The Kukis, also known as the Chin and sometimes as the Zomi are Tibeto-Burman tribal peoples spread throughout the northeastern states of India, northwestern Burma and the Chittagong Hill Tracts of Bangladesh. In Northeast India, they are present in all states except Arunachal Pradesh. Long ignored by the outside world, an important landmark in the history of the Kuki people was the arrival of missionaries and the spread of Christianity among the Kukis. Missionary activity had considerable social, cultural and political ramifications. The acceptance of Christianity marked a departure from ancestral customs and traditions. The spread of English education introduced the Kuki People to the modern era.
The Khelma or Khelma Sakachep are one of the old Kuki tribes of Northeastern parts of India. They mainly inhabit the areas of Assam's Dima Hasao, Cachar and Karbi Anglong districts. Some live in Jaintia hills in Meghalaya and the Peren district in Nagaland. Their lifestyle and habitat closely resemble the other tribes of the Chin, Kuki or Mizo Community. They are entirely dependent on agriculture for their livelihood. The Sakachep celebrate different festivals which are connected with the worshiping of different gods and goddess during the year. Rubu-khat, Parsem, Inmuthung and Rubuthum are such festivals. Rubuthum is the most important of all the ceremonies during which they worship nature. It is believed that one has to perform the ceremony to bring peace in the family.
The Tea-tribes, also called Adivasi, are the tribal people who were brought into Assam by the British colonial planters as indentured labourers from the Chhota Nagpur Plateau region during the British raj. They live in almost every district of Assam but their density varies according to the number of tea plantations in different regions of Assam. Major tribes among them are the Munda tribe followed by Santhals, Kurukh, Gonds, Kharia, Saora, Bhumij, Kui Kanda, Chik Baraik, and Gowalas. Tantis, Kurmis, Karmakar, Telis and other castes are also present among them. Music is an important component of this community and is usually collectively performed for a variety of occasions like weddings, festivals, arrival of seasons, ushering-in of new life, and harvests. Through folk music and dance, they try to convey their perspective on social issues and define their daily life styles and their history. In some dance forms, martial arts are displayed to convey their age-old rebellion against the British. Jhumur dance is a famous folk dance form of this community through which they are identified within Assam. Apart from Jhumur, they also possess other numerous dance forms like Santhali dance, Chhau dance, Karam naach, and Sambalpuria dance which are performed during different occasions.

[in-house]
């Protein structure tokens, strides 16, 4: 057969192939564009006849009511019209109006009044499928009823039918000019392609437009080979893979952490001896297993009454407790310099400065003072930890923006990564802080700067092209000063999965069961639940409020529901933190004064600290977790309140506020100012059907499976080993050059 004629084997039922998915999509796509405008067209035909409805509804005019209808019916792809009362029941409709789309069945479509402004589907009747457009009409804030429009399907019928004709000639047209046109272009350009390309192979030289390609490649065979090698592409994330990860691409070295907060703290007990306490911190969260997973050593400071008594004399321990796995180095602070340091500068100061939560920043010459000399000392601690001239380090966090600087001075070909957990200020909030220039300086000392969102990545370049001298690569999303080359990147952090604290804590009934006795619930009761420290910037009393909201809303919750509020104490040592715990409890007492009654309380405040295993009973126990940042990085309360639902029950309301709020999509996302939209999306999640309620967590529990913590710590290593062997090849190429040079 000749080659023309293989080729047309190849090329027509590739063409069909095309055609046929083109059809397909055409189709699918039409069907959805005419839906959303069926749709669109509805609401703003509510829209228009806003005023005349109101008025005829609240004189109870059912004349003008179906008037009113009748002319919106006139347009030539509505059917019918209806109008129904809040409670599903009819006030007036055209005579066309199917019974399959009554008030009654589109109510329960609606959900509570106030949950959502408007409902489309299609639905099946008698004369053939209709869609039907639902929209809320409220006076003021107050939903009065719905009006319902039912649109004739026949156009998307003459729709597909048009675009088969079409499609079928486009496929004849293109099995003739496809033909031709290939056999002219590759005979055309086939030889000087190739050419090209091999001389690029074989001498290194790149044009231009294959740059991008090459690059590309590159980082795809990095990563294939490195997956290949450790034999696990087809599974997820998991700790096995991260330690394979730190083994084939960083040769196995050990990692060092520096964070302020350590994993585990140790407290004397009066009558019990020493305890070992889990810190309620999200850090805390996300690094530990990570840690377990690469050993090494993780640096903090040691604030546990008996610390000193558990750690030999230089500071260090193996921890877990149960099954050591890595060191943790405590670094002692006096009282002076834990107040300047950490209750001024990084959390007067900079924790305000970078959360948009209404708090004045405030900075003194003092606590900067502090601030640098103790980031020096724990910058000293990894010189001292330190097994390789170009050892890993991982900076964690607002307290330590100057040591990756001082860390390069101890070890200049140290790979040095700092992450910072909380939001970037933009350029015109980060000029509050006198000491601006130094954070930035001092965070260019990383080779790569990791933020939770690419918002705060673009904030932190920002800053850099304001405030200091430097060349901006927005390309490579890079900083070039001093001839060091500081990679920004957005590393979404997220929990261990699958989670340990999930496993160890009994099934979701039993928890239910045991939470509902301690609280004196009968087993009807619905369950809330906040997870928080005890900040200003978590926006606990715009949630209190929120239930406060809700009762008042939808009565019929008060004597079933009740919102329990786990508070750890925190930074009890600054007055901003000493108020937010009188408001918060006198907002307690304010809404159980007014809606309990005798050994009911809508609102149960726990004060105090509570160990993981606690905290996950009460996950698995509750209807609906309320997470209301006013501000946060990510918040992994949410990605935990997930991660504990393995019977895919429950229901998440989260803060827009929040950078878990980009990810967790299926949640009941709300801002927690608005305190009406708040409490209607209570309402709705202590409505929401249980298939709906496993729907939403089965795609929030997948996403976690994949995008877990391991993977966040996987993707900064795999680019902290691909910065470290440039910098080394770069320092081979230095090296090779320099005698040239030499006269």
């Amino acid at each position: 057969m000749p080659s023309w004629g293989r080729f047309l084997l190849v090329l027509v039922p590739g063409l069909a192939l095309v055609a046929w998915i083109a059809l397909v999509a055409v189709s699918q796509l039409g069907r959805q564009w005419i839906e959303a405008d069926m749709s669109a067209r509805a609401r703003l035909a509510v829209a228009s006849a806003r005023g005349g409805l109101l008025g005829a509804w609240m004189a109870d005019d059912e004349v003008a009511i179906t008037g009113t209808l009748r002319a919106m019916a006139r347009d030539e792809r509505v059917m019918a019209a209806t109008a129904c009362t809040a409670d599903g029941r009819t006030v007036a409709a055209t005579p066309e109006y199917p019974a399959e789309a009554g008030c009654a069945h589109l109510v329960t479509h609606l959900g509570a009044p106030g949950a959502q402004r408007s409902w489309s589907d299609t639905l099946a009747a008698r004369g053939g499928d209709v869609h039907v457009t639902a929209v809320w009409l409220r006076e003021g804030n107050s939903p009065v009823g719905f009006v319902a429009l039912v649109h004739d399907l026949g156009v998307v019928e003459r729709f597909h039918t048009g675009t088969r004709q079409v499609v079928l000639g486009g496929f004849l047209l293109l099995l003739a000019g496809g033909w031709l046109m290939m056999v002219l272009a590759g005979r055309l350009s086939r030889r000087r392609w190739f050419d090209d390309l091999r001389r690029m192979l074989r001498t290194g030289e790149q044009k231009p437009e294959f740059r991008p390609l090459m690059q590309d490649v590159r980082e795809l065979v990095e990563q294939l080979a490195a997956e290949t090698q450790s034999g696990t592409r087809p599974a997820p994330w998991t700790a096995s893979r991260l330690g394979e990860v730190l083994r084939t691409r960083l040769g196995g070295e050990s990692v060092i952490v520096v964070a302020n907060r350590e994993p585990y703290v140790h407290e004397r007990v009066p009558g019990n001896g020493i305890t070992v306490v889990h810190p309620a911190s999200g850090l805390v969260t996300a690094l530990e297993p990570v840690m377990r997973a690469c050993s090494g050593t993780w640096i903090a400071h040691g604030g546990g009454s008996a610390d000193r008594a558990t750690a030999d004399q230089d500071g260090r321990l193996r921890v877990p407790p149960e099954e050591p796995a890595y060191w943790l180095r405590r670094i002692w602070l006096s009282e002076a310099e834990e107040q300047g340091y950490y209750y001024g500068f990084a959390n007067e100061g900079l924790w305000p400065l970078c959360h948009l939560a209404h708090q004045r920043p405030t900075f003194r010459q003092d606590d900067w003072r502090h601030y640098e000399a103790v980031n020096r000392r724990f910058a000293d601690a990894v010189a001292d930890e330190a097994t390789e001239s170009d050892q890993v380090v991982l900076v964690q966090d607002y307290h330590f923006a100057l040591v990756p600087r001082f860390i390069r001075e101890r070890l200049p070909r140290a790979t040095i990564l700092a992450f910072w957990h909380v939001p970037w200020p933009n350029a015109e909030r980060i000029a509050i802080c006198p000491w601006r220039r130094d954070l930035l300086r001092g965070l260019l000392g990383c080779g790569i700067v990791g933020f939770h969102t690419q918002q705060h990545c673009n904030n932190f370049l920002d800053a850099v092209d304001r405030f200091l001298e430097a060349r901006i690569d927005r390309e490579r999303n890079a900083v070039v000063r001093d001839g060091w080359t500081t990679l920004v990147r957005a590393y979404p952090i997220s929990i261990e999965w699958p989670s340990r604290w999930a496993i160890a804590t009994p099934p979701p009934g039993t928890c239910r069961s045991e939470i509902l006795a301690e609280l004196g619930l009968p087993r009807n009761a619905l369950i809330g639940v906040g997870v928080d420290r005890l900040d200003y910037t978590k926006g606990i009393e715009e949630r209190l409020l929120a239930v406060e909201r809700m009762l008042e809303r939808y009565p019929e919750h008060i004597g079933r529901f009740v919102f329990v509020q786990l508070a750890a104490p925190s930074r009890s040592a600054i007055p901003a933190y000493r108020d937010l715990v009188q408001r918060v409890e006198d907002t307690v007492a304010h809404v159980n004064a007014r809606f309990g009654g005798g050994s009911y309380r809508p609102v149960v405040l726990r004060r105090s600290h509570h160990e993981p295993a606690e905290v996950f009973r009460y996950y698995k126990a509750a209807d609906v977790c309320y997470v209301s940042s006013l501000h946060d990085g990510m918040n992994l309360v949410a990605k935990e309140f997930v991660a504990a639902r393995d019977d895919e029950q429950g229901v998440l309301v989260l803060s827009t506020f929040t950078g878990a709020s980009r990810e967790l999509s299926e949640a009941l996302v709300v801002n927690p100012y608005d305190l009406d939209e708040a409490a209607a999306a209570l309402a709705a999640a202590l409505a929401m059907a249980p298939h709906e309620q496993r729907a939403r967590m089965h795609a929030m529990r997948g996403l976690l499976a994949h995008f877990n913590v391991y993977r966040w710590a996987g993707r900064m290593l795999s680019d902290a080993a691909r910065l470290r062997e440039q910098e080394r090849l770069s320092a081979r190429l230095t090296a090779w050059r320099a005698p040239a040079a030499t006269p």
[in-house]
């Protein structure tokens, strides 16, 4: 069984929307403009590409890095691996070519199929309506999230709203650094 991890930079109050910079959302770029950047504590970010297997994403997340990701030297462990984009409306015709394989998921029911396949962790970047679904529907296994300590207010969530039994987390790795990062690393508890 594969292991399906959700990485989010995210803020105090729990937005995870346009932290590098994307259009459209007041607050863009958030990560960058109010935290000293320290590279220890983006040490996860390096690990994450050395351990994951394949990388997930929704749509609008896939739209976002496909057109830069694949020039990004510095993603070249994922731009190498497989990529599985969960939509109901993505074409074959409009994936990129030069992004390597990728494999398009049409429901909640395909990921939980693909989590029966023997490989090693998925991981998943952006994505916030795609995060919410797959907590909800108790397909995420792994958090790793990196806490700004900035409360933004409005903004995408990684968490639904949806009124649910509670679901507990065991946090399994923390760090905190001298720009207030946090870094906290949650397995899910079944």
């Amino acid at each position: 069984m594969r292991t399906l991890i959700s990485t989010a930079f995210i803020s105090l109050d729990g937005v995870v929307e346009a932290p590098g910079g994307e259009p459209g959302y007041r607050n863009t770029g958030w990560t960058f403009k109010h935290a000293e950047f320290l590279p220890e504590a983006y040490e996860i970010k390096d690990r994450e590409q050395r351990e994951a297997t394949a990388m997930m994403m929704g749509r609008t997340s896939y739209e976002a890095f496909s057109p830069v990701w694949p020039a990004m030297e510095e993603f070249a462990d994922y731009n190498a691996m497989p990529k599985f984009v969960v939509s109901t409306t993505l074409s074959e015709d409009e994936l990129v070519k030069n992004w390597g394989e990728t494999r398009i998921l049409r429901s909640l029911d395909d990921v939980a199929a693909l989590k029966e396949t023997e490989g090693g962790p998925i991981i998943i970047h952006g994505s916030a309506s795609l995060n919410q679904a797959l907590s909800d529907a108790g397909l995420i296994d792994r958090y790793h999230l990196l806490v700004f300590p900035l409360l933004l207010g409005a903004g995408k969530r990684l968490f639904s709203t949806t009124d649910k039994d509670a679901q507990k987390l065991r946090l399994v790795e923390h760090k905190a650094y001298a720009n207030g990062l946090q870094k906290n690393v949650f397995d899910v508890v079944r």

The Sonowal Kacharis are one of the royal dynasties of the Northeast and are one of a branch of great Bodo-Kacharis, a major tribal community in Assam. They are predominantly inhabitants of the Dhemaji, Lakhimpur, Tinisukia and Dibrugarh districts of Assam. They are also scattered in the districts of Sibsagar, Jorhat, Golaghat and in Nagaland and Arunachal Pradesh. The Sonowal Kacharis belong to the Mongoloid race of people. A portion of Sonowal Kacharis still follow the ancient religion of animism, where nature is seen to be alive with invisible forces, minor deities, and spirits with which priests and medicine men mediate. In the 17th century, with the advent of Satradhikaries, Vaishnawi was introduced. As a result, the population now is predominantly Vaishnawi. Every Sonowal Kachari village has an identical Namghor (temple) that follows strict religious rituals and customs. Bihus are the main festival of the Sonowal Kacharis. Three Bihus, i.e. Bohag Bihu or Rongali Bihu, Magh Bihu or Bhogali Bihu and Kati Bihu or Kongali Bihu are celebrated by the Sonowal Kacharis with great enthusiasm.
The Deori live along the Brahmaputra River, they are primarily located in the states of Assam, Nagaland, and Arunachal Pradesh. They speak a Tibeto-Burman language which is also called Deori. The Deori are unusual in that they have managed to maintain their tribal identity by keeping themselves free from racial intermixture and intermarriage with other Bodo tribes. The Deori live in villages that are scattered along the river banks, and their homes are built on wooden or bamboo stilts facing the river. One of the noted social peculiarities of the Deori is that entire extended family units live under one roof, until sometimes more than 100 people live in the same house. Today, the Deori are largely Hindu, with the remainder being Buddhists or ethnic religionists, who practice the ancient religions and traditions. The Deoris observe two major festivals during a year, “Ibaku Bisu” in the month of April and “Magiyo Bisu” in the month of January and both are connected with the agricultural activities and are observed before starting the agricultural operations in the fields. Joydam Festival is another major festival observed every year in the month of February. The main objective of the festival is the cultural meet of all the groups of Deoris and to bring a permanent unity in diversity.